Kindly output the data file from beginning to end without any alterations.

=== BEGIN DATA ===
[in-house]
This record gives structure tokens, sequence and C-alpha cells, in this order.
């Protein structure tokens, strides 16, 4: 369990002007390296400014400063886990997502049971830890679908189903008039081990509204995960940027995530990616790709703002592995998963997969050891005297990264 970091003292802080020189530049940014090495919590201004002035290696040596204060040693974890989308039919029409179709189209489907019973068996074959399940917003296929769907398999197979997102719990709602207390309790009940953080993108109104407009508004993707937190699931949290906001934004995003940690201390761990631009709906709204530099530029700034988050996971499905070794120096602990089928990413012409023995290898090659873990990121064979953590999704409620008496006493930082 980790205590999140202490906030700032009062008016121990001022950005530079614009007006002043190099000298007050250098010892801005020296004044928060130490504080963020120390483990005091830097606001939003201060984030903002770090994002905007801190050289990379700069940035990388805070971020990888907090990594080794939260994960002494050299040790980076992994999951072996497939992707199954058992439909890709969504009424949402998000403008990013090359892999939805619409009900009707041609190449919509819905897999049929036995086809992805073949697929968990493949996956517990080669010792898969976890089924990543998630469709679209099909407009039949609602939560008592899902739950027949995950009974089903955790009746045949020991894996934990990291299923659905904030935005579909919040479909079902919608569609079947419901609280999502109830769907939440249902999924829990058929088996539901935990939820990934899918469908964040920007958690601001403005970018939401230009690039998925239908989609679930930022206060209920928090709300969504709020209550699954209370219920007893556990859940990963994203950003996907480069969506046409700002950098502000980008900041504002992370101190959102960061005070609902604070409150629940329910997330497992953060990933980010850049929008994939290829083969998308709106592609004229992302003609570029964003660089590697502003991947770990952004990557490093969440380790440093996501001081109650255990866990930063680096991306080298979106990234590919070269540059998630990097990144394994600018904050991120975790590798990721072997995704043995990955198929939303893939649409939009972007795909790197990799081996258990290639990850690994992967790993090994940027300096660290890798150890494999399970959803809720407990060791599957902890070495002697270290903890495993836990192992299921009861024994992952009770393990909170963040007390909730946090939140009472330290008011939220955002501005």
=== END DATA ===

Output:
[in-house]
This record gives structure tokens, sequence and C-alpha cells, in this order.
């Protein structure tokens, strides 16, 4: 369990002007390296400014400063886990997502049971830890679908189903008039081990509204995960940027995530990616790709703002592995998963997969050891005297990264 970091003292802080020189530049940014090495919590201004002035290696040596204060040693974890989308039919029409179709189209489907019973068996074959399940917003296929769907398999197979997102719990709602207390309790009940953080993108109104407009508004993707937190699931949290906001934004995003940690201390761990631009709906709204530099530029700034988050996971499905070794120096602990089928990413012409023995290898090659873990990121064979953590999704409620008496006493930082 980790205590999140202490906030700032009062008016121990001022950005530079614009007006002043190099000298007050250098010892801005020296004044928060130490504080963020120390483990005091830097606001939003201060984030903002770090994002905007801190050289990379700069940035990388805070971020990888907090990594080794939260994960002494050299040790980076992994999951072996497939992707199954058992439909890709969504009424949402998000403008990013090359892999939805619409009900009707041609190449919509819905897999049929036995086809992805073949697929968990493949996956517990080669010792898969976890089924990543998630469709679209099909407009039949609602939560008592899902739950027949995950009974089903955790009746045949020991894996934990990291299923659905904030935005579909919040479909079902919608569609079947419901609280999502109830769907939440249902999924829990058929088996539901935990939820990934899918469908964040920007958690601001403005970018939401230009690039998925239908989609679930930022206060209920928090709300969504709020209550699954209370219920007893556990859940990963994203950003996907480069969506046409700002950098502000980008900041504002992370101190959102960061005070609902604070409150629940329910997330497992953060990933980010850049929008994939290829083969998308709106592609004229992302003609570029964003660089590697502003991947770990952004990557490093969440380790440093996501001081109650255990866990930063680096991306080298979106990234590919070269540059998630990097990144394994600018904050991120975790590798990721072997995704043995990955198929939303893939649409939009972007795909790197990799081996258990290639990850690994992967790993090994940027300096660290890798150890494999399970959803809720407990060791599957902890070495002697270290903890495993836990192992299921009861024994992952009770393990909170963040007390909730946090939140009472330290008011939220955002501005």